In the first World War, Scouts helped collect black walnut wood needed to make airplane propellers.
In World War II, they scoured attics, basements and garages for “rubber, small iron and steel scrap, light metals and other materials needed for the war effort,” according to the July 1942 issue of Scouting magazine.
And now, in 2020, it’s time for Scouts to help fight a different kind of war.
Medical officials are calling on Americans to collect new or unused face masks, eye protection, gowns, gloves and other potentially lifesaving equipment for workers on the front lines of fighting the coronavirus. And Scouts can help in this effort.
“Almost every hospital has extreme shortages,” says Dr. Stef Simmons, an emergency medicine physician living in Ann Arbor, Mich. “We are working diligently on procurement and innovation, and some businesses are retooling to produce supplies, but it would be immensely helpful to mobilize any community supplies to the hospital.”
What is needed
When trying to determine the need in your community, “Scouts looking to make and provide personal protective equipment should contact local hospitals and whoever runs their local EMS. So, for a lot of areas, that would be the local fire department.” says Peter C. Perez, an Eagle Scout and the Emergency Management Coordinator for the city of Killeen, Texas.
“I would ask Scouts to get a hold of their local emergency managers and see what needs are out there,” he says. “Emergency managers can also connect them with local area groups who may have supplies and funds but just need the people power.”
Needs will vary by community, but many facilities are asking for the following:
New or unused:
- Disposable face masks
- N95 masks, sometimes called respirators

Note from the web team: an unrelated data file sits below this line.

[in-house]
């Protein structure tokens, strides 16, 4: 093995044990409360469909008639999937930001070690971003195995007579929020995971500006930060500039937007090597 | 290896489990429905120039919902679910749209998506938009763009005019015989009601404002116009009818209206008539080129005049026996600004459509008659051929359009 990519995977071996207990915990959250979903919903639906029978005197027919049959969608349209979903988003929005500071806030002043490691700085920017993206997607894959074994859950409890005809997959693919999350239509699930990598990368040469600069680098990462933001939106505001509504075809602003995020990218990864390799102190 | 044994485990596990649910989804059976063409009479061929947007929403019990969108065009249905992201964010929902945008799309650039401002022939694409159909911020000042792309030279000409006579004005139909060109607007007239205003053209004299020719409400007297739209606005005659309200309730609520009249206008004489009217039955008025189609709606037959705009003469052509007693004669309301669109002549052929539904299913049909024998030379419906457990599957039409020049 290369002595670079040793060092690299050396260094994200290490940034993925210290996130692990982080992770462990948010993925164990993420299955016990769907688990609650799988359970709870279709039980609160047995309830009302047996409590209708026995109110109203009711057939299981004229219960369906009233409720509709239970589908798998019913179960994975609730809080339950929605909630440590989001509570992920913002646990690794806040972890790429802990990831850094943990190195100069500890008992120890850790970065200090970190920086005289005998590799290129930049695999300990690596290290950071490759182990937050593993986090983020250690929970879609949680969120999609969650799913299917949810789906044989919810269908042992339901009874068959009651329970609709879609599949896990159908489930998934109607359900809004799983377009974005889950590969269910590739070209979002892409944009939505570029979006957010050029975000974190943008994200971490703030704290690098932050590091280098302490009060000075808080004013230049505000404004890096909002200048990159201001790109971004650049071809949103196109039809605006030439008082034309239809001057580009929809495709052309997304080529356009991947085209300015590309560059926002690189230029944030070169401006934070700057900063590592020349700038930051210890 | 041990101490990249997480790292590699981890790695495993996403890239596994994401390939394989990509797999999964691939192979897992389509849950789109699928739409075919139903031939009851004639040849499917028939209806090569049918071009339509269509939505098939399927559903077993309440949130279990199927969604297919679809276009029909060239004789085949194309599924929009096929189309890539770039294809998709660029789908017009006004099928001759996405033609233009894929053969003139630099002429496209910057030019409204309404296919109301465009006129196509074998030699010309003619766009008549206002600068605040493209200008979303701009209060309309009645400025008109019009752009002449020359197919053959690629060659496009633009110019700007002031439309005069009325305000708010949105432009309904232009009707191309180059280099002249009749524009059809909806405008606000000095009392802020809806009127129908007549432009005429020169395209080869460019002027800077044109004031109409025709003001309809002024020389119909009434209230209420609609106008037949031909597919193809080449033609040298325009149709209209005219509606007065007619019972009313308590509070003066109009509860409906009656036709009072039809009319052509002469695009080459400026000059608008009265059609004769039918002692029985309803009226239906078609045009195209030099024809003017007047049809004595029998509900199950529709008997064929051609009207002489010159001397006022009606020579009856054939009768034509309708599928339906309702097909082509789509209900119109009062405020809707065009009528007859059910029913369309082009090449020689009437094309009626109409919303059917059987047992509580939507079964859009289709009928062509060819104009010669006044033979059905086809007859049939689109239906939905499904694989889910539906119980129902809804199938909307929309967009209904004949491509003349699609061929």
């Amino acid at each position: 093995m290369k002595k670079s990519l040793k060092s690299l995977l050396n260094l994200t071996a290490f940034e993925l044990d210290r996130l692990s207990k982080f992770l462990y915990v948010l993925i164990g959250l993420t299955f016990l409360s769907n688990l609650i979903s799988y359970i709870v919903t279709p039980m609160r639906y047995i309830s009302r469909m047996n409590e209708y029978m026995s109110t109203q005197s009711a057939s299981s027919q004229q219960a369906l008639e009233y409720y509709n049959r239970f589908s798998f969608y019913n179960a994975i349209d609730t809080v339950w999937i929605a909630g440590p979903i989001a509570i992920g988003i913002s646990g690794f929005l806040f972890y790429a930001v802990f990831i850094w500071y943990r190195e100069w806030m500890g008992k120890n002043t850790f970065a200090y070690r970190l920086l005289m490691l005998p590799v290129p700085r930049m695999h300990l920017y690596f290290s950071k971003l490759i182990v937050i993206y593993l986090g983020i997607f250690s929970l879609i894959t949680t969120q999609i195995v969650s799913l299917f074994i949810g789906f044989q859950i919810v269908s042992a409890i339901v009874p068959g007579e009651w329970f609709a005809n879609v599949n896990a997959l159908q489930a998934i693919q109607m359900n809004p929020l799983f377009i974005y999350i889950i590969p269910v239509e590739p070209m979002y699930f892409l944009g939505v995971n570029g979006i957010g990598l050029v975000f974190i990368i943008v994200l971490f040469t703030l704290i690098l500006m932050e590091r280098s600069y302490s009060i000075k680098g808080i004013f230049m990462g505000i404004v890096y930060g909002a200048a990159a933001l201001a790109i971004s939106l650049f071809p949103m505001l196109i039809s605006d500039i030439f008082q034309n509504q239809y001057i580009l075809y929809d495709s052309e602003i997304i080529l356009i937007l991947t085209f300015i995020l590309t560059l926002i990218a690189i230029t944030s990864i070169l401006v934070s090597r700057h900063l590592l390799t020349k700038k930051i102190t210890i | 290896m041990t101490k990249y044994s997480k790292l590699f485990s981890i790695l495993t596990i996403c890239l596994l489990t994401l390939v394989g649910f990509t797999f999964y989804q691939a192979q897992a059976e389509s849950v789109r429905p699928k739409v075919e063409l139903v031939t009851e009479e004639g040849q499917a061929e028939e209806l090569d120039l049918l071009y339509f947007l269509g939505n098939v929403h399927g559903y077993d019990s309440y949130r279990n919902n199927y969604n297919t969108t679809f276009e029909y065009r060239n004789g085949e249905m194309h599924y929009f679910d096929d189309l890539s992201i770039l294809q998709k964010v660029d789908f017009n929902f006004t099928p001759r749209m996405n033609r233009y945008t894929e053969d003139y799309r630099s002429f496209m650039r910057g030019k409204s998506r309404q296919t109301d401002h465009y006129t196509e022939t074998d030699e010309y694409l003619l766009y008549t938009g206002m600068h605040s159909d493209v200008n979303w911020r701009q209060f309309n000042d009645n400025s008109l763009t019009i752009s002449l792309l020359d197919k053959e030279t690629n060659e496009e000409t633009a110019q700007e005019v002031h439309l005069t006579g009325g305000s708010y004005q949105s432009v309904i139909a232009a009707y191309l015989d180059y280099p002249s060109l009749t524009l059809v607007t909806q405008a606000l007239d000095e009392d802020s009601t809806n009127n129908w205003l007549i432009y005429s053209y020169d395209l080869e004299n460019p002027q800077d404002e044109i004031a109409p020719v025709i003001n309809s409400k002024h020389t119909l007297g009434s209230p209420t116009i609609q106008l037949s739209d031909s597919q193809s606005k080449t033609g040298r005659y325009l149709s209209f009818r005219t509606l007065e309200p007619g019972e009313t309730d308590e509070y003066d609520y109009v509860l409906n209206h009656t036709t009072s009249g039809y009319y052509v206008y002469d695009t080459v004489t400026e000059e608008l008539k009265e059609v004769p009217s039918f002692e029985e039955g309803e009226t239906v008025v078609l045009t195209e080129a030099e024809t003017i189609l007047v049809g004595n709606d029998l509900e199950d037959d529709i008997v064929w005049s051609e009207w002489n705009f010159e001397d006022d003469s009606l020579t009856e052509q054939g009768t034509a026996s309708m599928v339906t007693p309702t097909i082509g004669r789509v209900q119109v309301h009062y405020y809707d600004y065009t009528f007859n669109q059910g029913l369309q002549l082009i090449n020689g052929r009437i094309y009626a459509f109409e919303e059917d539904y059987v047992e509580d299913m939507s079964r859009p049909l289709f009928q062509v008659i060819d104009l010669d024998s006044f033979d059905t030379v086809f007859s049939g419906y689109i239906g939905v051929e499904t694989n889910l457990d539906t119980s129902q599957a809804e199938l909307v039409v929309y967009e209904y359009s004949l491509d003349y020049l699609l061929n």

- Eye protection including face shields and safety goggles
- Disposable gowns
- Disposable gloves, especially non-latex
- Disposable surgical caps
- Disposable foot covers
- Wipes: bleach or antimicrobial
- Hand sanitizer
What might be needed
Hospitals in some areas are accepting home-sewn reusable masks and 3-D printed ventilator parts. In other places, these supplies aren’t needed.
Again, this could change and will vary by location.
What isn’t needed at this time
Most hospitals do not need the following at this time (though that could change):
- Medical equipment
How to donate
Before you call your local hospital, which may be overwhelmed with calls right now, please check their website, Facebook page or Twitter account to see if they’ve already shared information on donating.
You can also check your local media outlets to check if they’ve covered this story.
I would recommend calling your hospital only as a final step. If you do decide to call, please appoint one person from your unit to make that call so that multiple families don’t call the same facility.
Positive stories emerging
We’re already hearing about Scouts and Scouting officials donating supplies to the fight.
Leaders at the Connecticut Rivers Council, for example, donated the council’s entire supply of masks and gowns from camp health lodges.
“As I write this, all our camps have offered our supplies, and all our supplies have found new homes,” says Scout Executive Steven Smith.
Has your pack, troop, crew or ship joined the cause? Leave a comment below.
A note about blood donations
As we shared in our post about service projects Scouts can complete from home, there is a severe blood shortage as a result of blood drives being canceled.
Healthy donors are asked to visit the American Red Cross site to learn more.